Foreign Currency is Now the Key to North Korea’s Survival 

An American $100 dollar bill. Image provided by

SEOUL – Despite being closed off from the world, politically and economically, North Korea cannot survive without foreign currency. 

This, of course, applies to some degree to all countries in the international trading system. But ever since the 1994-1998 famine – which North Koreans refer to as the ‘Arduous March’ – foreign currency earning in the country has become increasingly important.

At the same time, the economic system itself has become increasingly irrational. As that is quite a bold claim, let me explain it.

In contrast to other economies, the relationship between production, profit, and investment in North Korea is unbalanced. Goods are produced, for example, at very low cost. Factories are paid barely enough to cover basic material and labor costs. Any resulting profit is collected by the regime.

These profits may be used to meet unrelated costs or invest in unrelated businesses – such as those run by the military in what is known as the “Second Economy.”

Thus, the system features no expansive reproduction, to use a Marxist term. In other words, there is no natural generation of other businesses and activities connected to the profit-earning business.

Similarly, the distribution system does not function in the way it does in most countries. The supply of goods does not occur in response to demand but is determined by the arbitrary decisions of the state authorities. 

That said, there does appear to be a certain measure of supply that is determined by demand in the country today in the black markets. But these are temporary, permitted by the regime to avoid a societal crisis similar to the one experienced during the famine. 

It is noteworthy that, under this temporary situation, goods and services are traded at black market prices which are much higher than those set by the state. From this point of view, the market has provided the regime with a golden opportunity to generate high added value while the socialist supply system remains paralyzed.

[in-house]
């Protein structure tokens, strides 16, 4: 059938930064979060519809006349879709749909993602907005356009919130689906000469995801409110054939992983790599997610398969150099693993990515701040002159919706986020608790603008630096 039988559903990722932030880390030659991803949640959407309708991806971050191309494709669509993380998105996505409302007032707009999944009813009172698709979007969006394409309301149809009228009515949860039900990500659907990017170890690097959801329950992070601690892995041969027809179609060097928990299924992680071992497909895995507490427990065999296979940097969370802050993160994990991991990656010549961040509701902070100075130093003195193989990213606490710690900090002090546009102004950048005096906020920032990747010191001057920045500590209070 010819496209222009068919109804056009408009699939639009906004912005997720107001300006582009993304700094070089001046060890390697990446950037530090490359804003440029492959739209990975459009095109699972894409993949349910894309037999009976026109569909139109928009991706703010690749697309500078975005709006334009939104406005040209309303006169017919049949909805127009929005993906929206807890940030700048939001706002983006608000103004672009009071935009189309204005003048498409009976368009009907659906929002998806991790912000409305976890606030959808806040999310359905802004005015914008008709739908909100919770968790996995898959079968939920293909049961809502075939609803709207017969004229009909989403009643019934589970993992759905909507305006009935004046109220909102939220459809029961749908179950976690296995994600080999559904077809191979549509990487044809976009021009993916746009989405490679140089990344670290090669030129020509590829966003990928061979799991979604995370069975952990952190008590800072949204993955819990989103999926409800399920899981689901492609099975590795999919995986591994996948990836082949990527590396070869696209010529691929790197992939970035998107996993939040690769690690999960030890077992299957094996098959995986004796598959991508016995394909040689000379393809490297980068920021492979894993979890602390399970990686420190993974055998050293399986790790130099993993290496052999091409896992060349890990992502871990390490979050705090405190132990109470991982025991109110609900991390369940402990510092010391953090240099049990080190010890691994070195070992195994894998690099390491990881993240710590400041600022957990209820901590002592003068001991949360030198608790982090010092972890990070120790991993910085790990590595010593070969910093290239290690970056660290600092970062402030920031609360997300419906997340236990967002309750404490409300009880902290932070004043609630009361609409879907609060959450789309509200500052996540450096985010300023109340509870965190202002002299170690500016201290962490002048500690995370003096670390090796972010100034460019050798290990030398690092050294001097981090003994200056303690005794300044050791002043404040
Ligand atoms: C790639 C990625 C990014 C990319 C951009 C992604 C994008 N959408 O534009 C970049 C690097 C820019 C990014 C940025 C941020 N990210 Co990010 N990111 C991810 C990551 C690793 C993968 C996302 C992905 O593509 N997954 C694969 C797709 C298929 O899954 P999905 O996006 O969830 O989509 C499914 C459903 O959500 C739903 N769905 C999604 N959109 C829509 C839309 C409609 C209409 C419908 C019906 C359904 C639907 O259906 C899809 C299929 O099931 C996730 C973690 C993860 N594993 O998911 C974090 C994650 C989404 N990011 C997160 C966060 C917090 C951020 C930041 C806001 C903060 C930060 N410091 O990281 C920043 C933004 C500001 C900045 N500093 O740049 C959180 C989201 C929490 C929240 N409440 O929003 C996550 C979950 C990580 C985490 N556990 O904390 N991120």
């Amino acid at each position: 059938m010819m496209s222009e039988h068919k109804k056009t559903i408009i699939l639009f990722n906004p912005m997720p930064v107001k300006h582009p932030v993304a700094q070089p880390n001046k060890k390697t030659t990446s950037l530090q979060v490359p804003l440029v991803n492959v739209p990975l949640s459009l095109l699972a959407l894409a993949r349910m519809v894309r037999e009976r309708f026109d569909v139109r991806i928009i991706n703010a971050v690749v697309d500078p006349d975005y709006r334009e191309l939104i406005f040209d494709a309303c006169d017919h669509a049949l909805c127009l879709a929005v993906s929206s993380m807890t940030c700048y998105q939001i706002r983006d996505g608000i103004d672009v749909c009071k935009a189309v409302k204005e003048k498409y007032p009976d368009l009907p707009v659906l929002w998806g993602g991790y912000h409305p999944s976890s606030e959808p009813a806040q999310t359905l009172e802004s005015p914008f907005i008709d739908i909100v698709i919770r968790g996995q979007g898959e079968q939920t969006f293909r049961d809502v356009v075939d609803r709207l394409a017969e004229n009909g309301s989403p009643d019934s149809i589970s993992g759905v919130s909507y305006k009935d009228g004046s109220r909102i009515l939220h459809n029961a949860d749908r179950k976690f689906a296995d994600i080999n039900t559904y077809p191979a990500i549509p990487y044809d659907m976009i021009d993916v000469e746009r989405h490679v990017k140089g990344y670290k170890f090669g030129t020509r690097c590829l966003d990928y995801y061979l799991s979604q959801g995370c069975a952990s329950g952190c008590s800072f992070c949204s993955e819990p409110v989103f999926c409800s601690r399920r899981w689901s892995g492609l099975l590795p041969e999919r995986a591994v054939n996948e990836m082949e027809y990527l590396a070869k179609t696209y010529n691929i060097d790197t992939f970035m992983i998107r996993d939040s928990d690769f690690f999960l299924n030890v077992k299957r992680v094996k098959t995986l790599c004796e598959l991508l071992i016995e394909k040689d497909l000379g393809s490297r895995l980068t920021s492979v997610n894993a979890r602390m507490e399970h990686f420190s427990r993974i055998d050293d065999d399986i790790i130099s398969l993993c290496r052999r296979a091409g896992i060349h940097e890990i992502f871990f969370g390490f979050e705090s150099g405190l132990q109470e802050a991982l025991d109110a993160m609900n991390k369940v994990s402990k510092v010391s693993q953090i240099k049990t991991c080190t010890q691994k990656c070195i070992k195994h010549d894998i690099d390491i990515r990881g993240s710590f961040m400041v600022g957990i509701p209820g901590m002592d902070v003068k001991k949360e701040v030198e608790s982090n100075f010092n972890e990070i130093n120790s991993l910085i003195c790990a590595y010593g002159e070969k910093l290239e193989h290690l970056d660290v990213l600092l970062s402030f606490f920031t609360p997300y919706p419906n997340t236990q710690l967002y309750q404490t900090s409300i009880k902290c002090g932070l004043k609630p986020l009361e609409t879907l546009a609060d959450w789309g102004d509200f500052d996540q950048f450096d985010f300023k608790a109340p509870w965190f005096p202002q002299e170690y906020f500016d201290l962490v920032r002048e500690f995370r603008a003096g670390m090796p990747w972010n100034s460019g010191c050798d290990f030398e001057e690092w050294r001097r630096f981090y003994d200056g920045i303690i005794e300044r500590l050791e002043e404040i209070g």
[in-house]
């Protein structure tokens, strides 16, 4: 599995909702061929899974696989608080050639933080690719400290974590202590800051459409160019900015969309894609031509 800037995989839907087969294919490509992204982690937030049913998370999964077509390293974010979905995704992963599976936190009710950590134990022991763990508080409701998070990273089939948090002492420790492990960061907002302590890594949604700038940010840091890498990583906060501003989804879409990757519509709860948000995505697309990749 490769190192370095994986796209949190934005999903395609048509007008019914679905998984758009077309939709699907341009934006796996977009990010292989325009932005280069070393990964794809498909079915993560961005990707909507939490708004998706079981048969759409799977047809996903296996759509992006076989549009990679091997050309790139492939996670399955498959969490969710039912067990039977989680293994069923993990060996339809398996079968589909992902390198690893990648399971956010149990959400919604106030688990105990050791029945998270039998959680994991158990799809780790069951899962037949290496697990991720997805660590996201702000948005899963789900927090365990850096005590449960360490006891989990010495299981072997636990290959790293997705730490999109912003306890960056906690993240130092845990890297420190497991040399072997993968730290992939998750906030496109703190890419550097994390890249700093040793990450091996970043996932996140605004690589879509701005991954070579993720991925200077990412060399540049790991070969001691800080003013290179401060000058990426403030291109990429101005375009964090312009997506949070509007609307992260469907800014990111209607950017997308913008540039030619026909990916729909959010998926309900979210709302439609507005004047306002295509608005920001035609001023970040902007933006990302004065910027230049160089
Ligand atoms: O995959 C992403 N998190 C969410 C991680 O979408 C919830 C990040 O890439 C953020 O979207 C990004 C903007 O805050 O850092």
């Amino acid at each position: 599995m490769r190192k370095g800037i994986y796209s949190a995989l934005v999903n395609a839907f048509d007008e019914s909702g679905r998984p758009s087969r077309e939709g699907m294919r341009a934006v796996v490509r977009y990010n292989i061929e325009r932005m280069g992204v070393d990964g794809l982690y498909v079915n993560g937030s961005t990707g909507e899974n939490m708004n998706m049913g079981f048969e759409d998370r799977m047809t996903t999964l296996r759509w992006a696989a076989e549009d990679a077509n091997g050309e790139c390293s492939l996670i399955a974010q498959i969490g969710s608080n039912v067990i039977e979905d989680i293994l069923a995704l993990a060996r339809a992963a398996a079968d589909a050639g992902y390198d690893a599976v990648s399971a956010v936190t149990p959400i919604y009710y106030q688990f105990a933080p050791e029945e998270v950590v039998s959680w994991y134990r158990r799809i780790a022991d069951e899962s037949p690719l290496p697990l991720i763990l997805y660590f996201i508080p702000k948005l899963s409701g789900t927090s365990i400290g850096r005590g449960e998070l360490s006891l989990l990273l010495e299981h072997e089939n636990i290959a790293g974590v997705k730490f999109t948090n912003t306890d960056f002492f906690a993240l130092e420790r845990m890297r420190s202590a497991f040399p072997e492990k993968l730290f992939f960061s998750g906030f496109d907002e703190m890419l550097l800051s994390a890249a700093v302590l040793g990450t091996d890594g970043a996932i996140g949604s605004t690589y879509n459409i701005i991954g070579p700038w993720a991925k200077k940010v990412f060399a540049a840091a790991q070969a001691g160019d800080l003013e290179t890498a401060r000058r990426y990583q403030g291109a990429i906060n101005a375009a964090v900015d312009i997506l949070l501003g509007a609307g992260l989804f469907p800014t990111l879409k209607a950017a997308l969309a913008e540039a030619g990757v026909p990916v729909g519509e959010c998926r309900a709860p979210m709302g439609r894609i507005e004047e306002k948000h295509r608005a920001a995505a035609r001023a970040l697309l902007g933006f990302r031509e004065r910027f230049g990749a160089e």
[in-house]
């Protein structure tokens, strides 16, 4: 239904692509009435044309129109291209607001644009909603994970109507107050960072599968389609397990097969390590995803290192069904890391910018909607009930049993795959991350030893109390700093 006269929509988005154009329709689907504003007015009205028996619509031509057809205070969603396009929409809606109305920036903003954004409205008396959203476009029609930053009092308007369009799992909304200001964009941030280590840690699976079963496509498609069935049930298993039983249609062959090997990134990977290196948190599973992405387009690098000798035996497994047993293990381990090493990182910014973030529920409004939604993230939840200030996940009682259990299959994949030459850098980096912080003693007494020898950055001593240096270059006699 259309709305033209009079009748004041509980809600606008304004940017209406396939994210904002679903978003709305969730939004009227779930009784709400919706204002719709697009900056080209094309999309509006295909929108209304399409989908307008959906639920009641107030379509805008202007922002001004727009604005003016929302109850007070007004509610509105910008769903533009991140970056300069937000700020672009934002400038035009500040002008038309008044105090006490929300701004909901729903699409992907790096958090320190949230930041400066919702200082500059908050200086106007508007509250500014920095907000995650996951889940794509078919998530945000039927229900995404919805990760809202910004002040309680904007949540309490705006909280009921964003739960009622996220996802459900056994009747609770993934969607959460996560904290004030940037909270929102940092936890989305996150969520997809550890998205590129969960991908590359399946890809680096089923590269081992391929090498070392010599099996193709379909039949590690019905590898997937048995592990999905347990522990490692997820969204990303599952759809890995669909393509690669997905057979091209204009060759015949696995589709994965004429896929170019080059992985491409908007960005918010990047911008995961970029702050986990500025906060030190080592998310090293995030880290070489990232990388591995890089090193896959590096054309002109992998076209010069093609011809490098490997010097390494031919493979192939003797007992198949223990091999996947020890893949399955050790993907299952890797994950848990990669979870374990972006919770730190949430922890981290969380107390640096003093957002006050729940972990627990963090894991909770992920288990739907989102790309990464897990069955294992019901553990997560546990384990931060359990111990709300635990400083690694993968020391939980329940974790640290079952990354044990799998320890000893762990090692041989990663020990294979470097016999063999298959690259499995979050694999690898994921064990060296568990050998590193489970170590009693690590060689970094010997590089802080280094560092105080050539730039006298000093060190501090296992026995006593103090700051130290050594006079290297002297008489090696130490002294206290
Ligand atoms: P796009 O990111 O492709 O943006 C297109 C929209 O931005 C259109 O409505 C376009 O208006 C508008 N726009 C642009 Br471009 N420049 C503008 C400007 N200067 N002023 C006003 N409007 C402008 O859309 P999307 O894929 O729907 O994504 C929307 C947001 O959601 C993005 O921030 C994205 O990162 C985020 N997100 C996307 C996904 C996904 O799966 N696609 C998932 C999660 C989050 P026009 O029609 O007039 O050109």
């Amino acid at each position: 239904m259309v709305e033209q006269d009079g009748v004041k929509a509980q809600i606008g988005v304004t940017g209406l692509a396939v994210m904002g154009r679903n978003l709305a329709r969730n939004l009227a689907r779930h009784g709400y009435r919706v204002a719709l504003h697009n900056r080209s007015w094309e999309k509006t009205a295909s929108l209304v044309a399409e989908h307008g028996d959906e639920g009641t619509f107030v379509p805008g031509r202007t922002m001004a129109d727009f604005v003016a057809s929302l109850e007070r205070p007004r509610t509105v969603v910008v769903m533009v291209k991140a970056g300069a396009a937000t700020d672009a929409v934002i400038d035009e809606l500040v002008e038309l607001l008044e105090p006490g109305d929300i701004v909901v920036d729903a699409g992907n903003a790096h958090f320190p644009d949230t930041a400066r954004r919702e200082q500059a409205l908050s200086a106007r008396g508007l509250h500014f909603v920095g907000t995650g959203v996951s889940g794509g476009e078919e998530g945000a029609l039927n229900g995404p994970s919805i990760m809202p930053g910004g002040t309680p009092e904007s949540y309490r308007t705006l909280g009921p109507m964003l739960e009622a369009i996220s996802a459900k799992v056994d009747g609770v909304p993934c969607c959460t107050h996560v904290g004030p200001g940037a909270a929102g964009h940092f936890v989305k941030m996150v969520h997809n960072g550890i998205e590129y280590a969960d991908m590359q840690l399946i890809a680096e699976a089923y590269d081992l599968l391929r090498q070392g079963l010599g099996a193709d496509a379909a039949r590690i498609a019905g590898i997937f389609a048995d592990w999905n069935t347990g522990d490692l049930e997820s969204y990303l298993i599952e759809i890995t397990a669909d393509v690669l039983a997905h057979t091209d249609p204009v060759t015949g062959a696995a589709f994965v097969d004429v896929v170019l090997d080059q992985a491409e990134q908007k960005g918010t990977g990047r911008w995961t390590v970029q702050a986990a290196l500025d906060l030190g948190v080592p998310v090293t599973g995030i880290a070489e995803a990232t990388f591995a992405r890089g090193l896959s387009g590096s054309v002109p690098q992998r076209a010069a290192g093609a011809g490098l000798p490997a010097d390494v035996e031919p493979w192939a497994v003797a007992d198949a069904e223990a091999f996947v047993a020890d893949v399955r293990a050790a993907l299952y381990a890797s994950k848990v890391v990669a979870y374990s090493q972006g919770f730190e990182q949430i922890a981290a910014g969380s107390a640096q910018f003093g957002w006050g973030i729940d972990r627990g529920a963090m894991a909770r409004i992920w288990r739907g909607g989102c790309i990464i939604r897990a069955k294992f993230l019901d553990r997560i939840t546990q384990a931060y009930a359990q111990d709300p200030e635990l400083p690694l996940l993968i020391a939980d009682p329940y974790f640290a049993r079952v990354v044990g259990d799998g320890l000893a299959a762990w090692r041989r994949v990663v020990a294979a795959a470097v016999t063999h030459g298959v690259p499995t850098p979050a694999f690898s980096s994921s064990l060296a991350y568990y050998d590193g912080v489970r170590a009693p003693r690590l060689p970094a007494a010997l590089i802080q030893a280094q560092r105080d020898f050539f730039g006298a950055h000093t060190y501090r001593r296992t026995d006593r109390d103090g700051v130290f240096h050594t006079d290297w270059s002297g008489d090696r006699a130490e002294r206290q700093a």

The recent focus on the development of many consumer goods factories under the guise of improving people’s quality of life is in fact a foreign currency earning strategy adopted by the regime that has come to see that cash is available in the markets. 

This is the essential character of the North Korean economy today. It is supposed to be a planned economy that is operated in a balanced manner, but in reality the system is completely unbalanced with most profits returned to the state coffers as “Party Funds” – ie, for use by the ruling (North) Korean Workers’ Party.

Foreign currency serves to determine actual value in the North Korean economy. Of course, there is a legal exchange rate. But it is so unreal that everyone ignores it. Just as there are prices set by the state and other prices set by the black market, so there is an official exchange rate and a market rate. 

The official rate is KPW 2.10 to one US dollar. But this is a form of political manipulation.

The market rate is naturally much more volatile. We note that it has been going up over the last month. On January 21, a market in Pyongyang reportedly traded KPW 8,400 for a dollar. Given such a disparity, the official rate means nothing. Traders have no choice but to go by the black market rate. 

This lack of reality is also apparent in the official national economic indicators. They are expressed in local currency based on official prices and exchange rates. But these are no help in evaluating actual economic activity.

What is clear is that foreign currency has become the driving force of the North Korean economy to the point that “foreign currency earning” has become the overarching term for all economic activities. 

This concept emerged as a result of the prosperity of state-planned areas which earn foreign currency. 

The regime relies on various legal and illicit ways to do this. These include the export of military weapons, hacking and the theft of cryptocurrencies, dispatch of workers overseas, development of IT and software industries, and normal trade with China and, to a lesser extent other countries, through front companies. 

Over the years, as the country’s isolation has intensified, foreign currency has become the key to its very survival. As a result, the concept has moved beyond the simple “Party Funds” and taken on greater significance. They are now known as “Revolutionary Funds.” 

If it is unable to secure them going forward, North Korea is likely to face a catastrophe.

Shin Yong-geon

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